There’s also the perplexing decision to set the movie in ancient Japan with Japanese characters voiced almost entirely by white actors. Considering Japan’s own extensive and exalted history with the animation medium, why LAIKA would choose to elbow their way into another culture just for visual kicks is a bit of a head-scratcher. It seems like Knight and screenwriters Marc Haimes and Chris Butler really wanted to use samurais and origami in their movie, which doesn’t really justify the decision. An attempt to quell any potential controversy before it begins boils down to George Takei uttering his signature catchphrase as a throwaway gag.

Despite the flaws and missteps and errors in judgement, Kubo and the Two Strings is still a fine reminder that LAIKA has carved out its own special corner of the animation world. The movie has some pretty imagery and a few good chuckles and enough imagination to avoid being completely stale. While the casting is somewhat problematic, Theron and McConaughey certainly imbue their characters with memorable personalities. So there are positives to be found and highlighted. It’s just that LAIKA has been far more intriguing and interesting in the past, both narratively and visually.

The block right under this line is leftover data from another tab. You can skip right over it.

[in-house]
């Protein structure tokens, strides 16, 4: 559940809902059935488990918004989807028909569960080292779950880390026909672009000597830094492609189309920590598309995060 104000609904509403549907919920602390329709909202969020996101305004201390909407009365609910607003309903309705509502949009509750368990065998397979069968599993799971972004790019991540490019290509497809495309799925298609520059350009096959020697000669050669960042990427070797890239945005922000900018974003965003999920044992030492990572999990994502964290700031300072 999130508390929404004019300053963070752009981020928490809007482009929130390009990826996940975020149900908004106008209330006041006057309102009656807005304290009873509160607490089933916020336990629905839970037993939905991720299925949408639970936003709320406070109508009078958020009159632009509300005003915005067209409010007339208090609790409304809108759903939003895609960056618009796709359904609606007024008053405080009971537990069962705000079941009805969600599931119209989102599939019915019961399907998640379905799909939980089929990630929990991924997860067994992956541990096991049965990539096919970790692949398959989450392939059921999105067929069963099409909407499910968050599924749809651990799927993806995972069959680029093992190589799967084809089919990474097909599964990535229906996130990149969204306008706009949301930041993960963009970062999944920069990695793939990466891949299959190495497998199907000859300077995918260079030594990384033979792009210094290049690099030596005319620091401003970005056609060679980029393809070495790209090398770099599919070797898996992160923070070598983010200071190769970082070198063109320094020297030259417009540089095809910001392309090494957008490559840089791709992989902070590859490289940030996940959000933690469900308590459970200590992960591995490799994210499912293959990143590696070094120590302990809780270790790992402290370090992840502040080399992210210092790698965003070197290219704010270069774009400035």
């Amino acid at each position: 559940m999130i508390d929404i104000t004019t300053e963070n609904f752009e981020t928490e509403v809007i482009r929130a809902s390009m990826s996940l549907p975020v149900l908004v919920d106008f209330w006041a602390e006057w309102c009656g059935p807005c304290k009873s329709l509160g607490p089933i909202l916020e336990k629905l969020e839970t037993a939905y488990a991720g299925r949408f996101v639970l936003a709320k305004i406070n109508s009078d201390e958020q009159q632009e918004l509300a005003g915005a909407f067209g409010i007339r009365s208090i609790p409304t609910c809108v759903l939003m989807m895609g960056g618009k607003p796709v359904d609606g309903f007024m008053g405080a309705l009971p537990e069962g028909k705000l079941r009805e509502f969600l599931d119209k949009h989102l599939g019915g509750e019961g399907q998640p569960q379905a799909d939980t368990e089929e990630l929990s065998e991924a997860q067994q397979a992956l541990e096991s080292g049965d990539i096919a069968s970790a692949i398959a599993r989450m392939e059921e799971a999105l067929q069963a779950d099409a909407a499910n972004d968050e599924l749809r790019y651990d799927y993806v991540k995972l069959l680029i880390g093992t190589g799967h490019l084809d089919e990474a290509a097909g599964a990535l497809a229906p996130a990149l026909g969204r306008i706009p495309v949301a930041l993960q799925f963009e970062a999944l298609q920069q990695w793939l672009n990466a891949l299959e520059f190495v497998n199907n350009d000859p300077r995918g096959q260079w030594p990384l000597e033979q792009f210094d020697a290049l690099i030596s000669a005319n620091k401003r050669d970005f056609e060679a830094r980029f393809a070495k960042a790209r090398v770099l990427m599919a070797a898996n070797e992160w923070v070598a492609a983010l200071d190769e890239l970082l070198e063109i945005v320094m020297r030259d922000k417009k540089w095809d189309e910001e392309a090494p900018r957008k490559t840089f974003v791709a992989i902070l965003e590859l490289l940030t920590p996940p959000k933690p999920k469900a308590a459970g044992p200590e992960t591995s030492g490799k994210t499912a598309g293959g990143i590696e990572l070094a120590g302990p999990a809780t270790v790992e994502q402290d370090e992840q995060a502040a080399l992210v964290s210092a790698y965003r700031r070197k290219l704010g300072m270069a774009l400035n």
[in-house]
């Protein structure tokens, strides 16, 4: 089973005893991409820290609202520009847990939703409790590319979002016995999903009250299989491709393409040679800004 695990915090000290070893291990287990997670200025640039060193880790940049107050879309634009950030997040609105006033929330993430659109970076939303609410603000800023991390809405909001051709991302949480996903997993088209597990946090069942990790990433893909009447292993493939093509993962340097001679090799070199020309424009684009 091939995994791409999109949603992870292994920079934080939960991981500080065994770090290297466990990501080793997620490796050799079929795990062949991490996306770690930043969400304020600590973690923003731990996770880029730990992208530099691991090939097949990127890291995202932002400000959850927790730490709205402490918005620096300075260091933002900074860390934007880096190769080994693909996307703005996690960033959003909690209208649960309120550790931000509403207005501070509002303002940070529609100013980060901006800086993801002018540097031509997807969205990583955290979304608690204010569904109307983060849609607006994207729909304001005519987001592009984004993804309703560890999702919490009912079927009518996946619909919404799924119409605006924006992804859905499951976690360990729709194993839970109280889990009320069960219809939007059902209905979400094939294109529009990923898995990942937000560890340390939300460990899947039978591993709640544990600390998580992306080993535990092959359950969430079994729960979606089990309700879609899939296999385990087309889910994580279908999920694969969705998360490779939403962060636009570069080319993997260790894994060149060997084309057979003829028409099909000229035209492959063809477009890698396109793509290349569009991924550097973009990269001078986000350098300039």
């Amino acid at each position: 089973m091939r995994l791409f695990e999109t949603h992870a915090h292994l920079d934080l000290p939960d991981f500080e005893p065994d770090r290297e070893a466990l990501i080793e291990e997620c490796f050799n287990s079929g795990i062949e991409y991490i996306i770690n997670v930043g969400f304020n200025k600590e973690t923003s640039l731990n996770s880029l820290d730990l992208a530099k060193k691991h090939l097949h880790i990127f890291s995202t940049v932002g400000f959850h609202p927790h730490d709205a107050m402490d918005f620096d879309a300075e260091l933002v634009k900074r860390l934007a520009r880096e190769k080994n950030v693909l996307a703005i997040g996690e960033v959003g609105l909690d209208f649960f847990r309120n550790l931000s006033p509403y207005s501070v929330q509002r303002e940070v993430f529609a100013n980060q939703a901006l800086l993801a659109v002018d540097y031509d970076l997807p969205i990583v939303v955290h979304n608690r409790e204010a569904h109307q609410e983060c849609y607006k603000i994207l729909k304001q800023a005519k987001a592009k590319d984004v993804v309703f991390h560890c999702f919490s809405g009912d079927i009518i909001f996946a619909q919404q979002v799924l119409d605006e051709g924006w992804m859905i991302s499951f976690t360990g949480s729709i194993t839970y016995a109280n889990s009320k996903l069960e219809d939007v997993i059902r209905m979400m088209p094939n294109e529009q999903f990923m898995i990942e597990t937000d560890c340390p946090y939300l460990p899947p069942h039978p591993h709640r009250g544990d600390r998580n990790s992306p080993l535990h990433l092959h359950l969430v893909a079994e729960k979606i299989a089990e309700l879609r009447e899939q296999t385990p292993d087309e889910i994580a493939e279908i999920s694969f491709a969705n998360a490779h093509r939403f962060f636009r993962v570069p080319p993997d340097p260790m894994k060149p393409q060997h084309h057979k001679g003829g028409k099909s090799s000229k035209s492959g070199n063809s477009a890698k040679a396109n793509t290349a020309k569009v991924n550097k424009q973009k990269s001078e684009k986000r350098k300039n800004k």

Perhaps this is the logical progression of a studio fighting hard to keep stop-motion animation alive. But as a fan, it's saddening to see the magic of painstaking (and increasingly rare) model work clobbered by overly obvious digital fakery in the name of a more palatable viewing experience. Kubo has LAIKA asserting themselves as stop-motion masters, but also as artists pushing too hard to break new ground and creating something less wondrous than their earlier work. Their technical ambition is admirable and understandable, but when matched with a middling tale that falls dramatically flat, this push forward for the company seems to have left a piece of its brilliance behind. LAIKA is still a dream factory in my books, but their latest feels a bit like waking up.